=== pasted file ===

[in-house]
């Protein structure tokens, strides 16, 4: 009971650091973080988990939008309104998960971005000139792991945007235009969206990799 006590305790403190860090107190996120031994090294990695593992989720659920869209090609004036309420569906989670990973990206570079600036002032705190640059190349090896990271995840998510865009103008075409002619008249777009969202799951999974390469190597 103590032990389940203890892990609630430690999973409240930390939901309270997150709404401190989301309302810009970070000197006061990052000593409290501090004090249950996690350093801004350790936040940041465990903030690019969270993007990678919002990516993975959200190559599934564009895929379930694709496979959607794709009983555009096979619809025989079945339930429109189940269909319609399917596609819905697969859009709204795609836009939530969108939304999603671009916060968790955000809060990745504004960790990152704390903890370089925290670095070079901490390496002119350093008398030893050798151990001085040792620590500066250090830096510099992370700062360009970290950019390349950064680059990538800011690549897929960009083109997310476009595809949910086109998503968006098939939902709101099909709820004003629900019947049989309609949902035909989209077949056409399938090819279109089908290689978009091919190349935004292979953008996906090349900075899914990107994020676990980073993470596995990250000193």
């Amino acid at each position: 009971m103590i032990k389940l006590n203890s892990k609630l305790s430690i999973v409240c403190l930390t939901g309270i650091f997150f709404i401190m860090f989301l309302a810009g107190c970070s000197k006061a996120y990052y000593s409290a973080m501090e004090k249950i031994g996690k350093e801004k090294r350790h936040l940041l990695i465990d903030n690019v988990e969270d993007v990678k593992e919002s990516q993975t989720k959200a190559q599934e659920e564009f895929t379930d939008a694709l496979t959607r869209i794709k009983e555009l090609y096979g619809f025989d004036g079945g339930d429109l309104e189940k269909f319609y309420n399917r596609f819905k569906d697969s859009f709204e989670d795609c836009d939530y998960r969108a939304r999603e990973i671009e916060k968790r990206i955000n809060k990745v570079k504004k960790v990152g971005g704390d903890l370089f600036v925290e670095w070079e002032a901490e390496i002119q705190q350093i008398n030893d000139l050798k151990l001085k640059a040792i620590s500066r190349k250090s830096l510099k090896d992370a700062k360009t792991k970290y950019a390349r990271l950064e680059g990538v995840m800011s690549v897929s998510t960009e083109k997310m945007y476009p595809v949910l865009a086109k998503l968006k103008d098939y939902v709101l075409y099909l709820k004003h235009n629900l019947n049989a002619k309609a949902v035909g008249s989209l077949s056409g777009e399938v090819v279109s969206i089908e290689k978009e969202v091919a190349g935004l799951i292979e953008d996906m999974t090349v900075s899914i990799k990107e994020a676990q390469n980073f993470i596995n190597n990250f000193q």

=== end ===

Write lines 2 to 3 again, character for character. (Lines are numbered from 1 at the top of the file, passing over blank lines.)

């Protein structure tokens, strides 16, 4: 009971650091973080988990939008309104998960971005000139792991945007235009969206990799 006590305790403190860090107190996120031994090294990695593992989720659920869209090609004036309420569906989670990973990206570079600036002032705190640059190349090896990271995840998510865009103008075409002619008249777009969202799951999974390469190597 103590032990389940203890892990609630430690999973409240930390939901309270997150709404401190989301309302810009970070000197006061990052000593409290501090004090249950996690350093801004350790936040940041465990903030690019969270993007990678919002990516993975959200190559599934564009895929379930694709496979959607794709009983555009096979619809025989079945339930429109189940269909319609399917596609819905697969859009709204795609836009939530969108939304999603671009916060968790955000809060990745504004960790990152704390903890370089925290670095070079901490390496002119350093008398030893050798151990001085040792620590500066250090830096510099992370700062360009970290950019390349950064680059990538800011690549897929960009083109997310476009595809949910086109998503968006098939939902709101099909709820004003629900019947049989309609949902035909989209077949056409399938090819279109089908290689978009091919190349935004292979953008996906090349900075899914990107994020676990980073993470596995990250000193």
């Amino acid at each position: 009971m103590i032990k389940l006590n203890s892990k609630l305790s430690i999973v409240c403190l930390t939901g309270i650091f997150f709404i401190m860090f989301l309302a810009g107190c970070s000197k006061a996120y990052y000593s409290a973080m501090e004090k249950i031994g996690k350093e801004k090294r350790h936040l940041l990695i465990d903030n690019v988990e969270d993007v990678k593992e919002s990516q993975t989720k959200a190559q599934e659920e564009f895929t379930d939008a694709l496979t959607r869209i794709k009983e555009l090609y096979g619809f025989d004036g079945g339930d429109l309104e189940k269909f319609y309420n399917r596609f819905k569906d697969s859009f709204e989670d795609c836009d939530y998960r969108a939304r999603e990973i671009e916060k968790r990206i955000n809060k990745v570079k504004k960790v990152g971005g704390d903890l370089f600036v925290e670095w070079e002032a901490e390496i002119q705190q350093i008398n030893d000139l050798k151990l001085k640059a040792i620590s500066r190349k250090s830096l510099k090896d992370a700062k360009t792991k970290y950019a390349r990271l950064e680059g990538v995840m800011s690549v897929s998510t960009e083109k997310m945007y476009p595809v949910l865009a086109k998503l968006k103008d098939y939902v709101l075409y099909l709820k004003h235009n629900l019947n049989a002619k309609a949902v035909g008249s989209l077949s056409g777009e399938v090819v279109s969206i089908e290689k978009e969202v091919a190349g935004l799951i292979e953008d996906m999974t090349v900075s899914i990799k990107e994020a676990q390469n980073f993470i596995n190597n990250f000193q």